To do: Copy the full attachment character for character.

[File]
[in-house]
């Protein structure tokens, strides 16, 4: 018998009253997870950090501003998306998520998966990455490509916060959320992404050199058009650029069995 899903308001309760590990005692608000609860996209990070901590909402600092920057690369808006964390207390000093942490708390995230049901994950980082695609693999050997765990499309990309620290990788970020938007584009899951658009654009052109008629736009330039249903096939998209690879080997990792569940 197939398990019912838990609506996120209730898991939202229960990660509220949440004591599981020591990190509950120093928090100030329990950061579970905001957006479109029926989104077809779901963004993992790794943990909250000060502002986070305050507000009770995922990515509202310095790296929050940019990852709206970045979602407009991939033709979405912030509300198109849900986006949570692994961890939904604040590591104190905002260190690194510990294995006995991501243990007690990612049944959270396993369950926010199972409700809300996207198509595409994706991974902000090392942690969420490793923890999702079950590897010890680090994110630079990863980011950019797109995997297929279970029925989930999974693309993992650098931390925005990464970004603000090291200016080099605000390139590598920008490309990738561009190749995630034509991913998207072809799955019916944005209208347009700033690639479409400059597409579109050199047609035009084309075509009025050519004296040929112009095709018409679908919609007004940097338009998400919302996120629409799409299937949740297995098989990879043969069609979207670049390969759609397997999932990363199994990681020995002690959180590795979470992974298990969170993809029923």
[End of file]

[in-house]
């Protein structure tokens, strides 16, 4: 018998009253997870950090501003998306998520998966990455490509916060959320992404050199058009650029069995 899903308001309760590990005692608000609860996209990070901590909402600092920057690369808006964390207390000093942490708390995230049901994950980082695609693999050997765990499309990309620290990788970020938007584009899951658009654009052109008629736009330039249903096939998209690879080997990792569940 197939398990019912838990609506996120209730898991939202229960990660509220949440004591599981020591990190509950120093928090100030329990950061579970905001957006479109029926989104077809779901963004993992790794943990909250000060502002986070305050507000009770995922990515509202310095790296929050940019990852709206970045979602407009991939033709979405912030509300198109849900986006949570692994961890939904604040590591104190905002260190690194510990294995006995991501243990007690990612049944959270396993369950926010199972409700809300996207198509595409994706991974902000090392942690969420490793923890999702079950590897010890680090994110630079990863980011950019797109995997297929279970029925989930999974693309993992650098931390925005990464970004603000090291200016080099605000390139590598920008490309990738561009190749995630034509991913998207072809799955019916944005209208347009700033690639479409400059597409579109050199047609035009084309075509009025050519004296040929112009095709018409679908919609007004940097338009998400919302996120629409799409299937949740297995098989990879043969069609979207670049390969759609397997999932990363199994990681020995002690959180590795979470992974298990969170993809029923």